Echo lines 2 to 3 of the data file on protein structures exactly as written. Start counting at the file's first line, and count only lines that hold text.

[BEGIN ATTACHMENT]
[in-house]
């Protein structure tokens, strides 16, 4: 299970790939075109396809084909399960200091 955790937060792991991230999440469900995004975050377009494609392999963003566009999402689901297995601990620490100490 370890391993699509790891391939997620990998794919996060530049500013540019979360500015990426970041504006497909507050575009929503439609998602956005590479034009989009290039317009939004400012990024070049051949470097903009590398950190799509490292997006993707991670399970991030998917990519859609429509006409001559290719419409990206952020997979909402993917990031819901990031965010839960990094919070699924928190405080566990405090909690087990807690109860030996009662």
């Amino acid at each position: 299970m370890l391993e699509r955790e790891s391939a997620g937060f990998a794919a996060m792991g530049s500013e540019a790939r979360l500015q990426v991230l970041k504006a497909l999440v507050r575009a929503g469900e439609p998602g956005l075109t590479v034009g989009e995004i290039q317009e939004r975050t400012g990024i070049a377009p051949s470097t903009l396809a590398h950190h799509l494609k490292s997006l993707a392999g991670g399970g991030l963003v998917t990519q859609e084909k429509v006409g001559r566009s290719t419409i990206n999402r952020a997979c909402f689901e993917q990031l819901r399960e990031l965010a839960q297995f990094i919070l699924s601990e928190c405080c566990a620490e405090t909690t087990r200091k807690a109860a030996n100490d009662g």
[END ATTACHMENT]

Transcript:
């Protein structure tokens, strides 16, 4: 299970790939075109396809084909399960200091 955790937060792991991230999440469900995004975050377009494609392999963003566009999402689901297995601990620490100490 370890391993699509790891391939997620990998794919996060530049500013540019979360500015990426970041504006497909507050575009929503439609998602956005590479034009989009290039317009939004400012990024070049051949470097903009590398950190799509490292997006993707991670399970991030998917990519859609429509006409001559290719419409990206952020997979909402993917990031819901990031965010839960990094919070699924928190405080566990405090909690087990807690109860030996009662």
């Amino acid at each position: 299970m370890l391993e699509r955790e790891s391939a997620g937060f990998a794919a996060m792991g530049s500013e540019a790939r979360l500015q990426v991230l970041k504006a497909l999440v507050r575009a929503g469900e439609p998602g956005l075109t590479v034009g989009e995004i290039q317009e939004r975050t400012g990024i070049a377009p051949s470097t903009l396809a590398h950190h799509l494609k490292s997006l993707a392999g991670g399970g991030l963003v998917t990519q859609e084909k429509v006409g001559r566009s290719t419409i990206n999402r952020a997979c909402f689901e993917q990031l819901r399960e990031l965010a839960q297995f990094i919070l699924s601990e928190c405080c566990a620490e405090t909690t087990r200091k807690a109860a030996n100490d009662g």